The Musings of Great Grandma

Nov 1 22:00 2003 Peter M.K. Chan Print This Article

... is a ... section of one of my papers titled “Theism, Atheism, and ... rights ... in ezines ... provided au

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This is a self-contained section of one of my papers titled “Theism,Guest Posting Atheism, and Agnosticism”.
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The Musings of Great Grandma

As it was in that familiar old song, says our great grandma, there are three coins in the fountain. The question is: which one will be the fountain bless? The three coins I am referring to are theism, atheism, and agnosticism. Theism is an affirmative theory. Atheism is a disaffirming theory. Agnosticism, it seems to me, is a kind of ‘I don’t know’ or ‘don’t ask me’ non-theory of sorts. Which one would you choose? Our great grandma is asking her great grandchild.

Consider, says great grandma, theism offers a much bigger and more interesting package than all the rest. It has many goodies in it, consisting not only of God, but also winged angels, devils with tooth and claw, if not also lesser spiritual beings such as fairies and ghosts (this last is actually not too nice a label for departed soul, I must say). Now, for his child-like impression that more is always better than less, our great grandchild is of course naturally more impressed by the big theistic package. But he is also a bit worried about what those other not-so-nice characters might do. Don’t worry about that, says great grandma. Just be a good boy, and everything will be fine.

In contrast, continues our great grandma, atheism does not really have anything to offer. It just says that there is no God. And this niche has also been quite comfortable. Since there is neither proof nor evidence for the non-existence of anything, this disaffirming ploy is good enough to ward off those who might ask him to justify his position. Thus, the only way for the theist to out-smart the atheist is to try and invite the gods or God to confront him. But so far, the theist has not really been able to do anything of the sort. All he has done is to point to some inconclusive evidence and subjective indications that he deemed to be pointing toward the possibility of such supernatural existents. But possibility as such, as we all know, is a far cry to the real thing. The atheist is thus not only unimpressed, but tells the theist straight in the face to peddle his possible goods elsewhere.

By this time, the great grandchild is beginning to loose interest. This kind of dialectical analysis is just too deep for his naïve little brain. But our great grandma is also by this time already too absorbed with the intricacy of dialectics to notice that her great grand child is already loosing her. So she just rambles on in her great and grandmotherly sort of way.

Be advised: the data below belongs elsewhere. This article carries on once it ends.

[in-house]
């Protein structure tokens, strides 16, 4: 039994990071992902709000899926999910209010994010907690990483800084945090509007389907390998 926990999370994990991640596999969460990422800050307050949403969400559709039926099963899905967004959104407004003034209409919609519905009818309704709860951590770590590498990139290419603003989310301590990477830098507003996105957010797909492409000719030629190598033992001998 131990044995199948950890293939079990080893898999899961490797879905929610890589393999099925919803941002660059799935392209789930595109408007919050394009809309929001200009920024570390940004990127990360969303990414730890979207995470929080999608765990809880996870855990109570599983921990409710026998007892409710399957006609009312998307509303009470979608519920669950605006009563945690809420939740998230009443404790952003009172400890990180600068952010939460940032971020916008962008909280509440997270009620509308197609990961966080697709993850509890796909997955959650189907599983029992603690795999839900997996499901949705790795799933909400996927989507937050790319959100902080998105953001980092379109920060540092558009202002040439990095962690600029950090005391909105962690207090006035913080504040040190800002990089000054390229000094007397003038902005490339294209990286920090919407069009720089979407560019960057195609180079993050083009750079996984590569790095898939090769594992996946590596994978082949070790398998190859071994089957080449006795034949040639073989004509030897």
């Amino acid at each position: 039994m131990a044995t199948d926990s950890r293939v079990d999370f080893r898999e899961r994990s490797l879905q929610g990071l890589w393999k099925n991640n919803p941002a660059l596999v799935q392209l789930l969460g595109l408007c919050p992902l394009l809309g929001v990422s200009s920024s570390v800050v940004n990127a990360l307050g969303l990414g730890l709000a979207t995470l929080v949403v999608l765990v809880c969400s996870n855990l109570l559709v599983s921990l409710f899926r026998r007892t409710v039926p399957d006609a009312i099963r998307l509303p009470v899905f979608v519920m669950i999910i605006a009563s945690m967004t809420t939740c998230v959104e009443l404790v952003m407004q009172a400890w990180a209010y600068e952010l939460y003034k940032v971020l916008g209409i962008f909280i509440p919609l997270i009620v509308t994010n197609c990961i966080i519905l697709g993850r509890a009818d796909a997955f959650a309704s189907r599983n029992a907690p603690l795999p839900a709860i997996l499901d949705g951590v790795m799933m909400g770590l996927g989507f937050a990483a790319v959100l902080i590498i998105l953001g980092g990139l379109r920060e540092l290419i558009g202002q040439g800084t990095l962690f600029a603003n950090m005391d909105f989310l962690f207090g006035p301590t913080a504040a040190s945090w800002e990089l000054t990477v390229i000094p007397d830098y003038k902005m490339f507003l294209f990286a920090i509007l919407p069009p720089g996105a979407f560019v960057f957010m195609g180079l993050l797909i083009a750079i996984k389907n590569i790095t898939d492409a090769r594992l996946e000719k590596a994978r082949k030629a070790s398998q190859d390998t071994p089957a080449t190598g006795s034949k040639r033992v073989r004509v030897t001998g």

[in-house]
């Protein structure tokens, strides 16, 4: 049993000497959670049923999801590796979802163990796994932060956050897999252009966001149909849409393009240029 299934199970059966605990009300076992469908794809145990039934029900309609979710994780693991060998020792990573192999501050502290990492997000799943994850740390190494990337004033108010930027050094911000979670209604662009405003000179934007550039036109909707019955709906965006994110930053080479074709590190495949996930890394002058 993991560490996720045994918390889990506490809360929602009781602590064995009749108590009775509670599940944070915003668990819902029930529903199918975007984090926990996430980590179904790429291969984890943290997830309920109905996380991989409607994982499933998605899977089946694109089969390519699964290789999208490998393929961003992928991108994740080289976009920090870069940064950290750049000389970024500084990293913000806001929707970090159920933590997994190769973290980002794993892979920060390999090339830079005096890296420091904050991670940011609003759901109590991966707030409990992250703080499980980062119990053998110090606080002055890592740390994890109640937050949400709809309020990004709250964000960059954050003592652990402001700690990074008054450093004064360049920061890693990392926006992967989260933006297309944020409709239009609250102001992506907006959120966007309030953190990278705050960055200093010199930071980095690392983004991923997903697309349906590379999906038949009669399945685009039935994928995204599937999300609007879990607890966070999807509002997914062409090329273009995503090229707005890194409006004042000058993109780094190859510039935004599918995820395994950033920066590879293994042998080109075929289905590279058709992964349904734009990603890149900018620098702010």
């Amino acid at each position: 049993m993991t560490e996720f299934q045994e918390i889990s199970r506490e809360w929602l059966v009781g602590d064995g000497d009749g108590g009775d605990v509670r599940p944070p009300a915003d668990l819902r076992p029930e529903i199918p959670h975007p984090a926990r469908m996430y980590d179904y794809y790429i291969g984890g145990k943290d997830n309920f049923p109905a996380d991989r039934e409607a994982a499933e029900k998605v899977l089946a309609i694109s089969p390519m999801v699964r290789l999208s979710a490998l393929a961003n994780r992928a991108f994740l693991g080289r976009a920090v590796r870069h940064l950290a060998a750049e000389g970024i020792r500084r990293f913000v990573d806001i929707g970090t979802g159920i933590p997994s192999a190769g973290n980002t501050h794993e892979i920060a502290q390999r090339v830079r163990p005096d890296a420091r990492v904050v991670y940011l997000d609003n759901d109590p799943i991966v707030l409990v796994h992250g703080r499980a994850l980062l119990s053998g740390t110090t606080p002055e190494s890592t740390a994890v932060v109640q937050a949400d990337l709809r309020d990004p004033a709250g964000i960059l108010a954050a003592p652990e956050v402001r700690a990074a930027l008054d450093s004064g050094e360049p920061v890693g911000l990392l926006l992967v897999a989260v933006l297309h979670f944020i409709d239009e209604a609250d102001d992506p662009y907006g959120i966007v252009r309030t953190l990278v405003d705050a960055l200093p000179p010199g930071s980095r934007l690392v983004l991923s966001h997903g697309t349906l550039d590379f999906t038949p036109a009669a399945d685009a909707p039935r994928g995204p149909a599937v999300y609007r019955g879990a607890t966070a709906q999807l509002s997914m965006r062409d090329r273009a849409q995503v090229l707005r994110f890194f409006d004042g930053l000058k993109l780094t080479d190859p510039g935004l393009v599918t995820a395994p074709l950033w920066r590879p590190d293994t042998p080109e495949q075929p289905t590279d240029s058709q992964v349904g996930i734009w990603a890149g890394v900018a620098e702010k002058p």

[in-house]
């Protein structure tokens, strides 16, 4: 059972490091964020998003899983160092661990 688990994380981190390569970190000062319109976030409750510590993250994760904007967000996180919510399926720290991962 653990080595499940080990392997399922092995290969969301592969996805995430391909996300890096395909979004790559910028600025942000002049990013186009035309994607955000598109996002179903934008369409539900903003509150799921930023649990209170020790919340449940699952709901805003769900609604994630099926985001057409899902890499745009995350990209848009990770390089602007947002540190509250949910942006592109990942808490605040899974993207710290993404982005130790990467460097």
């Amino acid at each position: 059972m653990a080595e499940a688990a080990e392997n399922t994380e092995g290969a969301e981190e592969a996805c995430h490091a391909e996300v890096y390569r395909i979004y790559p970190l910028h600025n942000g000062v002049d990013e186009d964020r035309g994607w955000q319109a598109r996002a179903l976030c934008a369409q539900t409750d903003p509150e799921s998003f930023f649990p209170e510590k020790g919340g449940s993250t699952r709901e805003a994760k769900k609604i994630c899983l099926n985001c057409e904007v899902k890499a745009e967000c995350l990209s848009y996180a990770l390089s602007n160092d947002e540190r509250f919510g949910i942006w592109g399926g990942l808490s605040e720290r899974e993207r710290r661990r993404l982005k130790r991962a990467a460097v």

You see my child, she says, with any indirect evidence or subjective indication, the agnostic has always been more sympathetic. He is that kind of a guy that is willing to entertain the possibility of almost anything as he entertains the possibility of mermaids, winged horse, and flying carpets. Thus, even though he is also not too impressed with what the theist claims to ‘see’, he is yet very hesitant about ruling anything out of court, that is, to assert that it is impossible for God or gods to exist. He says that one should not judge and make commitment about matters of which one is not really in the position to arbitrate.

With this, continues our great grandma, the atheist is not very happy. For he still remembers very clearly that once upon a time, it was this very entertainment business (wondering about the possibilities of this and of that) that was to lead to that eventual leap of faith toward the direction of God and lesser spirits. But the agnostic appears to know his facts rather clearly as well. For his reply is that the atheist should not be ungrateful. Had there been no one to do the entertaining and perform the leaping, the atheist would still be looking for a job. Besides, he does not understand why the atheist would not just wash his hands (since he is already so dead sure that theism is mistaken) and call it the day. Do you know what I am saying and see which coin to choose, child?

Why don’t we go for a walk great grandma? Before we do that my boy, says great grandma, let me tell you what great grandpa used to say. It is better, he often said, to believe in the existence of anything that may have the slightest possibility of making a difference to our lives. His reason was that if it does not exist, nothing would be lost. On the other hand, if it turned out to be alive and kicking, so much would have been gained. Do you see the point my boy. It is always smarter not to risk losing anything at all.

Author: Peter M.K. Chan
http://www.geocities.com hemysteryofmind

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Peter M.K. Chan
Peter M.K. Chan

Author of a book titled The Mystery of Mind. It is a systematic account of the trials and tribulations of the human mind toward understanding its own realization -- a critical introduction to the philosophy of mind.

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